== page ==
Of course there's more to say than that - it's not always clear who's actually generating the money, it's not always portable, there is team production etc. But in a way this only makes things worse - if you call their bluffs, it's the ones who really can take business with them who are more likely to be attractive to rival banks and you'll get left with bluffers.

Luis Enrique

although come to think of it, I have investment banking in mind, where it's all about income generation, but we are talking about RBS and I don't know if that applies.

If we are talking about managers and similar, where business would not follow them out the door, but what matters is whether they do their jobs well or badly in some sense, I would be more inclined agree, there's less at stake calling their bluffs.

and to be clear I am not defending this situation, it is a bad situation where individuals with bargaining power make out like bandits, but if individual banks try to take a stand against it they get screwed. That's why coordination in necessary as Chris says.


Why not increase the pool of people who have these skills? Why not identify these skills and ensure that there are many more people with them? If these skills are so valuable that those with them have to be paid so much, it is obviously worthwhile investing some of this money in training hundreds of people in these skills - why not go to scale on this? When we find we have to pay skilled craftsmen large bonuses to get the job done, we train more craftsmen and investigate how we can deskill the job - why not with banking?

Paolo Siciliani

I suppose there is a cap in the arm's race, that is, to poach a good trader a bank would offer a premium on top of average salaries only up to the incremental revenue that this trader can produce (over and above what is the average in the industry). So there are only two conditions where you can see an arm's race. By bidding up top traders salary, banks accidentally also bid up average traders salaries, so that it is always unilaterally rational to bid up incrementally to poach the formers. However, I am not sure how this would hold in practice as I suppose one must assume that labour market is tight also for average traders, which I suspect it's not the case.
The only other market configuration underpinning an arm's race is the presence of winner takes all dynamics driven by star traders, that is, the bank which can boast star traders among its ranks gets all the clients' business, who are chasing market-beating returns in a world of financial repression. This to me sounds like a more plausible explanation for a collective delusion that feeds arm's race dynamics. Here though the market failure lies in the biases of banks clients rather then in a coordination failure among banks.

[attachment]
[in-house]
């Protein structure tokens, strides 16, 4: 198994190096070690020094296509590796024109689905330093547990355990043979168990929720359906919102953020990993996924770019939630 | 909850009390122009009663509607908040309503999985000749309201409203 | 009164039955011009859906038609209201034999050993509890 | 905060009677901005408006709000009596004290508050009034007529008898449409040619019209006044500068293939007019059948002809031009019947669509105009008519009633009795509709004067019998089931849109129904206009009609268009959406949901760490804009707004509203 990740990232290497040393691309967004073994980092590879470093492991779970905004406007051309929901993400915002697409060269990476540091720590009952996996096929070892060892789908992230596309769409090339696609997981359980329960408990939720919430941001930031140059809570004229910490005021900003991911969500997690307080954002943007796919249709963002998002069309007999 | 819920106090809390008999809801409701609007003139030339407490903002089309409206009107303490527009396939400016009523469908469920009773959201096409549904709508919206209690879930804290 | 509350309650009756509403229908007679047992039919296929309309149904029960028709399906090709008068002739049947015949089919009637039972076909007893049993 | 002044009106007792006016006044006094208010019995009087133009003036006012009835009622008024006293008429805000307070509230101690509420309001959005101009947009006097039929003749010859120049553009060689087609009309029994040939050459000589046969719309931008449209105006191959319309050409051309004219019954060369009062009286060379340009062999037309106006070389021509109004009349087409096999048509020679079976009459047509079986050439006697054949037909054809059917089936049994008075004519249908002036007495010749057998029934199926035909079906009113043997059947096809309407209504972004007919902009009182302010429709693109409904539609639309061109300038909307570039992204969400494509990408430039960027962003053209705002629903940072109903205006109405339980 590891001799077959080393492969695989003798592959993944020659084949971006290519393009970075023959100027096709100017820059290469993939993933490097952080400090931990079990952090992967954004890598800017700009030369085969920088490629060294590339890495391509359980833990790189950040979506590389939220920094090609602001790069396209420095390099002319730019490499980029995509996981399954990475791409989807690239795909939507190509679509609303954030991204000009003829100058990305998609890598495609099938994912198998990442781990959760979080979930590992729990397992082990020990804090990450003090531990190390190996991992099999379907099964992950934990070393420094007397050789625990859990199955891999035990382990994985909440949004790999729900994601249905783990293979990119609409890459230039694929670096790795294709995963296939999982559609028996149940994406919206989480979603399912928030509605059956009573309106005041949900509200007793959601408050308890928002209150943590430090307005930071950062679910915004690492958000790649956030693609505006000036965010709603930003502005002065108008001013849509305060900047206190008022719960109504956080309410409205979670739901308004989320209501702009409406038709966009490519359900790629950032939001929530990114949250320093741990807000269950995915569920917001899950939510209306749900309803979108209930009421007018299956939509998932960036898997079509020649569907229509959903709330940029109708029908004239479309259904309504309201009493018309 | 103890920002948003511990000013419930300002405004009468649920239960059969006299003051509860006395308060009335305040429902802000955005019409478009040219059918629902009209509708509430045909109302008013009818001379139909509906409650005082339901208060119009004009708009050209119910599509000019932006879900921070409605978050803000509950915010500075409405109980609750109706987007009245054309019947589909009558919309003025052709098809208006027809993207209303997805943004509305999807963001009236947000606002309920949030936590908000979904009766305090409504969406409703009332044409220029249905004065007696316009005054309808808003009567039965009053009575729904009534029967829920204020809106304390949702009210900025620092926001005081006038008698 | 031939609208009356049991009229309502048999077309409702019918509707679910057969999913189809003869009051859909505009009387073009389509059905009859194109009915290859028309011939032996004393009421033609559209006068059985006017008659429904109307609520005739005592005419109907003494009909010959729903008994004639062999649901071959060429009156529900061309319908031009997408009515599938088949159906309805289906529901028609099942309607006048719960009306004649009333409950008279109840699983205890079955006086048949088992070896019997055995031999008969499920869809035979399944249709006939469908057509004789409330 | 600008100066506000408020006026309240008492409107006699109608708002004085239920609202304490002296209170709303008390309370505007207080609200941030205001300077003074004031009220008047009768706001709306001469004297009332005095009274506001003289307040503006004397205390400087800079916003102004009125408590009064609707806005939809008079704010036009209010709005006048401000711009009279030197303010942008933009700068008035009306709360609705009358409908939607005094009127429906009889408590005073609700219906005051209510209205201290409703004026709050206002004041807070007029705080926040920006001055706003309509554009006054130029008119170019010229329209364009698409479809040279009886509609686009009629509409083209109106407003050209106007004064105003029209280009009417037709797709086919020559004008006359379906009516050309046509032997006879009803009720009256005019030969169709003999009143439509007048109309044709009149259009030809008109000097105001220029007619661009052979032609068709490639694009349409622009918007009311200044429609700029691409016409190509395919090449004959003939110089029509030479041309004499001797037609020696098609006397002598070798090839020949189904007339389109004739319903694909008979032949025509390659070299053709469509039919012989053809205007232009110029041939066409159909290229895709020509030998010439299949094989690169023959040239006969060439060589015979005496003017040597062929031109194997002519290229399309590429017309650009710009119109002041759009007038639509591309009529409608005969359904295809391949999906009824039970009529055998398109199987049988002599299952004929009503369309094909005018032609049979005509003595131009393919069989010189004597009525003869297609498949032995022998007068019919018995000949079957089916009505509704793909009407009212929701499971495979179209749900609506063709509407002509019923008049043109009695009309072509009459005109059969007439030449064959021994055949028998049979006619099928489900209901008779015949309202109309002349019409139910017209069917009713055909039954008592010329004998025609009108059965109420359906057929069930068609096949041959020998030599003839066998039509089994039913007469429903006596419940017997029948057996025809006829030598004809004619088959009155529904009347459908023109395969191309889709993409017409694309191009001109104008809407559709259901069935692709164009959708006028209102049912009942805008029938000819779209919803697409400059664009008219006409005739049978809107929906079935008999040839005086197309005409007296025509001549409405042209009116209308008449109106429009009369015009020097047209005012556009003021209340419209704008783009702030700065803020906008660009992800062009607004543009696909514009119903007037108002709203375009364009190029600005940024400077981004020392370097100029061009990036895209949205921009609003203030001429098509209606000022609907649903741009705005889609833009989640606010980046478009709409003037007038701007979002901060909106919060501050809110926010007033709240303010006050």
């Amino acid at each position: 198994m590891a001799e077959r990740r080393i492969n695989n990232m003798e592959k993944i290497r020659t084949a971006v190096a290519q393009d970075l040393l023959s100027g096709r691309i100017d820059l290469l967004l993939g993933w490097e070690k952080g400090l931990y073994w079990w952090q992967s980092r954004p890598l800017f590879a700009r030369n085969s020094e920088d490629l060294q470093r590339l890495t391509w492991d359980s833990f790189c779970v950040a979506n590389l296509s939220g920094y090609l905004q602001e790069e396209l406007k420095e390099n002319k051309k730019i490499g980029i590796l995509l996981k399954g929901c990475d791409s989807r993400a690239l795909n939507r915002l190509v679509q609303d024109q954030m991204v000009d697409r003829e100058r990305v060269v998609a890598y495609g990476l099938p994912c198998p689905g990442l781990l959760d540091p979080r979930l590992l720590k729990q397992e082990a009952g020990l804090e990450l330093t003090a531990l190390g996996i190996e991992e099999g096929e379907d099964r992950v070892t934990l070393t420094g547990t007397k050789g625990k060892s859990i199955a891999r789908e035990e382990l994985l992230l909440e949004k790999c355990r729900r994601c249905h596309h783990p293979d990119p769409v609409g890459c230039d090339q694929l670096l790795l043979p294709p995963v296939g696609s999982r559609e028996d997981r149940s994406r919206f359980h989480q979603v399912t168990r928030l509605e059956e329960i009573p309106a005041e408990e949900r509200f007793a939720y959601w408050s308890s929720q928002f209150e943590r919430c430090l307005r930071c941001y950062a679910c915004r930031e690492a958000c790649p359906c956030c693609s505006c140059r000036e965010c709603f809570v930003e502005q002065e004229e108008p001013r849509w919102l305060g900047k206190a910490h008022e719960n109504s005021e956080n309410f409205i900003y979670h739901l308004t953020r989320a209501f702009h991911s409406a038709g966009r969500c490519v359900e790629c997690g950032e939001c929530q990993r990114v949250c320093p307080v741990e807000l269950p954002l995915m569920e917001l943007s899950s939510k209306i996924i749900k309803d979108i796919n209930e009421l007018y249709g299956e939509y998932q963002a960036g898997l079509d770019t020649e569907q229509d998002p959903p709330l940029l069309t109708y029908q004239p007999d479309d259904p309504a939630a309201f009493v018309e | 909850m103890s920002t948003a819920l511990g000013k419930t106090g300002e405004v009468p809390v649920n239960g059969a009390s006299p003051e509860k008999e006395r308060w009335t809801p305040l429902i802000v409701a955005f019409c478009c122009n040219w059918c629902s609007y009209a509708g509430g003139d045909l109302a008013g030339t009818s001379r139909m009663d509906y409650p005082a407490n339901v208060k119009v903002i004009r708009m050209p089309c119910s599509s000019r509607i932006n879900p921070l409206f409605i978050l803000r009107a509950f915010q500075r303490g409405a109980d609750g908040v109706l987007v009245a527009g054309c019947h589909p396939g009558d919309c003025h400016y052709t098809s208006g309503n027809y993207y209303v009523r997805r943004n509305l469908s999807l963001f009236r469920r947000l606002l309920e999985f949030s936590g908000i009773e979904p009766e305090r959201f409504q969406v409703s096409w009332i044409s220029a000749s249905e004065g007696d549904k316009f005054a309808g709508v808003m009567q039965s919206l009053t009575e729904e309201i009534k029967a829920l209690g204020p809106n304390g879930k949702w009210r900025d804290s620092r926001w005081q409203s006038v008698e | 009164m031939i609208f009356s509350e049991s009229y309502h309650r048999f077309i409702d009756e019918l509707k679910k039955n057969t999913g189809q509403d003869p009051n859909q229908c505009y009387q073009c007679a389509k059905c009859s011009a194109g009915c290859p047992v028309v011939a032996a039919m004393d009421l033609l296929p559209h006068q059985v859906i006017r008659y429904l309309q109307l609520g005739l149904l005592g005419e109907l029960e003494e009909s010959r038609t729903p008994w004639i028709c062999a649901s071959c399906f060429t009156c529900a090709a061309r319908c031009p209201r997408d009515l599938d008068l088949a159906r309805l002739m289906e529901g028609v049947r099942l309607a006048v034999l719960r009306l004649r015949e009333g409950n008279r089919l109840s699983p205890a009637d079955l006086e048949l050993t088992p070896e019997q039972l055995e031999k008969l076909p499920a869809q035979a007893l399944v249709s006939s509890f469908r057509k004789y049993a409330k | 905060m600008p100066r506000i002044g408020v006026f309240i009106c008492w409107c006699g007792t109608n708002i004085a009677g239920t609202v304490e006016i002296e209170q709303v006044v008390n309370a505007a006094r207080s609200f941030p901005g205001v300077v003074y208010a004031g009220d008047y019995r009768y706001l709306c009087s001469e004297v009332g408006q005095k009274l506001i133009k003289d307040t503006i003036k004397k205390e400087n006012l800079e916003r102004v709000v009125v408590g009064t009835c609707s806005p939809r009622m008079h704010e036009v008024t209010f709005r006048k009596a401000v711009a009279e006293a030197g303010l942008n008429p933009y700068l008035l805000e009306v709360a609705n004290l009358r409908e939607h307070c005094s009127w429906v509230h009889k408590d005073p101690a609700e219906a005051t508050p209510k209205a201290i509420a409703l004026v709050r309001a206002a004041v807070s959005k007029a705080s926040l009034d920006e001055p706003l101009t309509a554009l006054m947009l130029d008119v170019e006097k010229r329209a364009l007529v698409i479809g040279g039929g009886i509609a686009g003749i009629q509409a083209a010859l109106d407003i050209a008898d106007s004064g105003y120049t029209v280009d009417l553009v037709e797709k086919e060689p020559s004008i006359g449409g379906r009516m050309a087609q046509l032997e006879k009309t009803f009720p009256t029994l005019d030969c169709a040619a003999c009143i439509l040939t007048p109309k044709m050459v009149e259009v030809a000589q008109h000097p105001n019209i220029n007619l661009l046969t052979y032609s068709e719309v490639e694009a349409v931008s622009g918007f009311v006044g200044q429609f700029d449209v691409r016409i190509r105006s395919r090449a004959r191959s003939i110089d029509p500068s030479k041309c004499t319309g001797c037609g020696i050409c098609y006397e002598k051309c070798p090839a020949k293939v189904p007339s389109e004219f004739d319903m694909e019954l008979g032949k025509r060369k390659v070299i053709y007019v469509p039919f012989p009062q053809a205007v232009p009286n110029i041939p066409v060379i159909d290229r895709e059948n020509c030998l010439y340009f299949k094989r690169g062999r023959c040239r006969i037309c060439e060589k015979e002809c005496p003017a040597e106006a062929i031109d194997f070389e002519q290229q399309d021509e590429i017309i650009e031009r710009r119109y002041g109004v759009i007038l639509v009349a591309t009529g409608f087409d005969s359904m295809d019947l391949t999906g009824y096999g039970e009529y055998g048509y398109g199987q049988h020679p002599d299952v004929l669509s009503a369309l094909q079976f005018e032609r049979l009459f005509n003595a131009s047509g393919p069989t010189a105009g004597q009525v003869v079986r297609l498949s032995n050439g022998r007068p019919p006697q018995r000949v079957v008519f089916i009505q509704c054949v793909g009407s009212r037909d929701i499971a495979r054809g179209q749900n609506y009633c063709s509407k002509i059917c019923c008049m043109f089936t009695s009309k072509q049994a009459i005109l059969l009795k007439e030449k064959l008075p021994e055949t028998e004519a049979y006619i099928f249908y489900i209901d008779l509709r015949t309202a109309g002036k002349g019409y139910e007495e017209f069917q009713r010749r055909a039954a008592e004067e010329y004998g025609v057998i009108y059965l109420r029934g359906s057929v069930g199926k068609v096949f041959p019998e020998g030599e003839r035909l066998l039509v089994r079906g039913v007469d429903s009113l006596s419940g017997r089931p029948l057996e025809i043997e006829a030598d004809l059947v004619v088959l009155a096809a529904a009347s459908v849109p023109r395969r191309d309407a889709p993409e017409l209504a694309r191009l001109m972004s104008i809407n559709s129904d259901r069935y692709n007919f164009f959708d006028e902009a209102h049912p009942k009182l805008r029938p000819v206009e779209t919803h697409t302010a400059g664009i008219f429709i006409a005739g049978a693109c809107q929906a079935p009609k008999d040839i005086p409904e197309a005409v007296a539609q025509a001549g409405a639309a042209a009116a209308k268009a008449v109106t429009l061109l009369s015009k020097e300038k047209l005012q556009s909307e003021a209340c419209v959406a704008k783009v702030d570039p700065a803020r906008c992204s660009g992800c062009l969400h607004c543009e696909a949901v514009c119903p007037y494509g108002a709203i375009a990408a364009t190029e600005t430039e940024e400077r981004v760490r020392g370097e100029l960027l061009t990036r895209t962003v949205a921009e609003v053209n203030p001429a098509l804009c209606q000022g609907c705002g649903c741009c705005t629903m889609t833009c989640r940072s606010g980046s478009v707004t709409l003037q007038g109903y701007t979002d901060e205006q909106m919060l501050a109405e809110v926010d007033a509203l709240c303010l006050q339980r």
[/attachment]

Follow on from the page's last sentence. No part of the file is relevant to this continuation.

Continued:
I am really not convinced by this analysis. Seems obvious that banks will not up pay beyond the productivity of the employee in question, they'd be better off not employing him. beyond that, we're really just arguing about the division of surplus between bank owners and bank employees. And it is far from obvious to me why I should care either way about that.

Ok. So you could (amd indeed do) say that some proportion of bank profits would be retained in the cap stack and support the institution. Again, not convinced, for various reasons. But even if I were, I'd say the simpler solution would be to mandate that a proportion of variable renumwration be paid as 10 year dated, tradeable, sub debt of the bank. Bingo, bonuses get to continue under market determination and the LAC of the instituion gets bolstered too.

gastro george

Isn't it worth pointing out that, until recently, such bonuses were not required. Why would this bonus escalation occur? Has the job changed considerably? Has the pool of expertise shrunk? If that was true, then you could argue that it's the market that is talking. If not, then the arms race becomes just another set of insiders, who believe their own stories, bidding up each others remuneration.


Taleb in Fooled by Randomness gave the example that in a group of 100 novice traders there will be a tiny percentage left after 5 years who have made a profit in each year. That happens purely by chance but in banking the few become the star traders who if they are shrewd no longer trade any more. They run teams who do.
80% of traders lose over a year. 85% of trading is now carried out by computer algorithms.

Trading is a customer relations issue, not a skill nor technical one. Clients want to go with the star trader, not a computer algorithm. The trader is not paid for his work, nor annual success, but to negate his regular threat to leave and take the customers with him.

The real question that never gets asked is why in a zero sum game is financial trading so profitable? The market fails here completely.

The comments to this entry are closed.

blogs I like

Blog powered by Typepad